Columbus Day

 

Christopher Columbus Portrait

Columbus Day

Several reasons were offered for making Columbus Day a legal public holiday in 1968. Among the most prominent of these was the fact that observance was already an established holiday under the laws of 38 of the 50 states. Seven other states marked the day by a gubernatorial proclamation.

Christopher Columbus was seen by Congress as battling great obstacles with remarkable determination. By commemorating his voyage to the New World, the
nation would be honoring the courage and determination which enabled generation after generation of immigrants from many nations to find freedom and opportunity in America. Such a holiday would also provide “an annual reaffirmation by the American people of their faith in the future, a declaration of willingness to face with confidence the imponderables of unknown tomorrows.”

Monday Holiday Law

“Congress approved the Monday Holiday Law in June 1968 to “provide for uniform annual observances of certain legal public holidays on Mondays, and
established a legal public holiday in honor of Christopher Columbus.” Prior to the passage of this legislation, Washington’s Birthday was observed on February 22,
Memorial Day on May 30, and Veterans Day on November 11. The act changed the dates of these holidays to the third Monday in February, last Monday in May, and the fourth Monday in October. The newly created Columbus Day was also designated as a Monday holiday, to be celebrated on the second Monday in October.
By calling for the observance of these four holidays on a Monday, Congress felt there would be “substantial benefits to both the spiritual and economic life of the
Nation.” In addition, this legislation was perceived to:

* afford increased opportunities for families to be together, especially those families of which various members were separated by great distances;
* enable Americans to enjoy a wider range of recreational activities, since they would be afforded more time for travel;
* provide increased opportunities for pilgrimages to the historic sites connected with our holidays, thereby increasing participation in commemoration of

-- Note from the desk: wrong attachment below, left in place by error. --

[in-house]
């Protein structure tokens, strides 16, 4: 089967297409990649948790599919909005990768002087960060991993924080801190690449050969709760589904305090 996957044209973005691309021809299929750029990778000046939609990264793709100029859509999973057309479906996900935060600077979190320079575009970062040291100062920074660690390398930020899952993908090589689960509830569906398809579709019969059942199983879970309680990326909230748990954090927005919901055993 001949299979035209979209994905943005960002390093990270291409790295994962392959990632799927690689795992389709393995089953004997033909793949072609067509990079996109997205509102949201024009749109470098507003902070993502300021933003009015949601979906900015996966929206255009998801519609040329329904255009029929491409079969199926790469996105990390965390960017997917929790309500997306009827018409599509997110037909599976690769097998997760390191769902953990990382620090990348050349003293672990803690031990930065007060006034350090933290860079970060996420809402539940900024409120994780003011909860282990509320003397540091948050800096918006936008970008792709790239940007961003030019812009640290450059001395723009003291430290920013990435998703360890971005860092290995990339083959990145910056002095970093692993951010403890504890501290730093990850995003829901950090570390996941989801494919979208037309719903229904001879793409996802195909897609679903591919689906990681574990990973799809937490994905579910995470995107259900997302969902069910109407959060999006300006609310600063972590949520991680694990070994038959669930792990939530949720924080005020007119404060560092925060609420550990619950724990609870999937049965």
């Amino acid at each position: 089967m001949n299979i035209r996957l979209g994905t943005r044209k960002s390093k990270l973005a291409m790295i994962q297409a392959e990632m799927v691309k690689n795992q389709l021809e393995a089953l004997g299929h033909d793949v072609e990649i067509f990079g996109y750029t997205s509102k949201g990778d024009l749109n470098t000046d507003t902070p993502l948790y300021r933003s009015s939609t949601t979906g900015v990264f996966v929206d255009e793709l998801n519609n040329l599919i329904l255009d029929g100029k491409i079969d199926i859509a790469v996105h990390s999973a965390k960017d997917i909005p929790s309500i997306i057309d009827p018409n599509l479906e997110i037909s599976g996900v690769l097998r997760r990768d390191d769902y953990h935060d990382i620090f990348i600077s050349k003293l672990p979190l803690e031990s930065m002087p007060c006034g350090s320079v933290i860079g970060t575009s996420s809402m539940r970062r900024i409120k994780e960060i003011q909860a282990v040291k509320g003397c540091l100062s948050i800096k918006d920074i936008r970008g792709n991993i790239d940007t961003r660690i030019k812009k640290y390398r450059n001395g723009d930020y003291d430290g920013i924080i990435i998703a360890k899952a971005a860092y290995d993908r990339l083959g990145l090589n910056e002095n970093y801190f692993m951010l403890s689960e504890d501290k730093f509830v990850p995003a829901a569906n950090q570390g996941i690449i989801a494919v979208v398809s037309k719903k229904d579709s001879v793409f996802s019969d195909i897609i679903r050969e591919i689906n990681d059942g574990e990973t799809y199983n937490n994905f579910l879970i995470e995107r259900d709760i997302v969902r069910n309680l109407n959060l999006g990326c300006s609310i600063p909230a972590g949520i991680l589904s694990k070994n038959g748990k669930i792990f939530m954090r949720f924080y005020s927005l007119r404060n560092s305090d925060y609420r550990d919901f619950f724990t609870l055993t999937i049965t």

historical events;
* afford greater opportunity for leisure at home so that Americans would be able to enjoy fuller participation in hobbies as well as educational and cultural
activities; and

* stimulate greater industrial and commercial production by reducing employee absenteeism and enabling workweeks to be free from interruptions in the form of midweek holidays.
It was clear, the House Judiciary Committee argued in its April 1968 report on the Monday Holiday bill, that the proposal was “responsive to the needs and desires
of a great majority” of Americans. Support for the proposal was expressed by such major business groups as the Chamber of Commerce of the United States, National Association of Manufacturers, National Association of Travel Organizations, and National Retail Federation. There was also substantial support from the labor community, expressed by such organizations as the American Federation of Government Employees, AFL-CIO Government Employees Council, International
Amalgamated Transit Union, and National Association of Letter Carriers.

In addition, the Department of Labor, the Bureau of the Budget, the Department of Commerce, and the U.S. Civil Service Commission all endorsed the idea. Public
opinion polls conducted in connection with the proposal indicated that “almost 93 percent of the persons polled supported the concept of uniform Monday holiday
legislation, while a little more than 7 percent were opposed.”

Neither this act, nor any subsequent action by Congress or the President,  mandated that the name of the holiday observed by federal employees in February be
changed from Washington’s Birthday to Presidents Day.””

Excerpted from Stephen W. Stathis (1999)Federal Holiday: Evolution and Application. CRS Report for Congress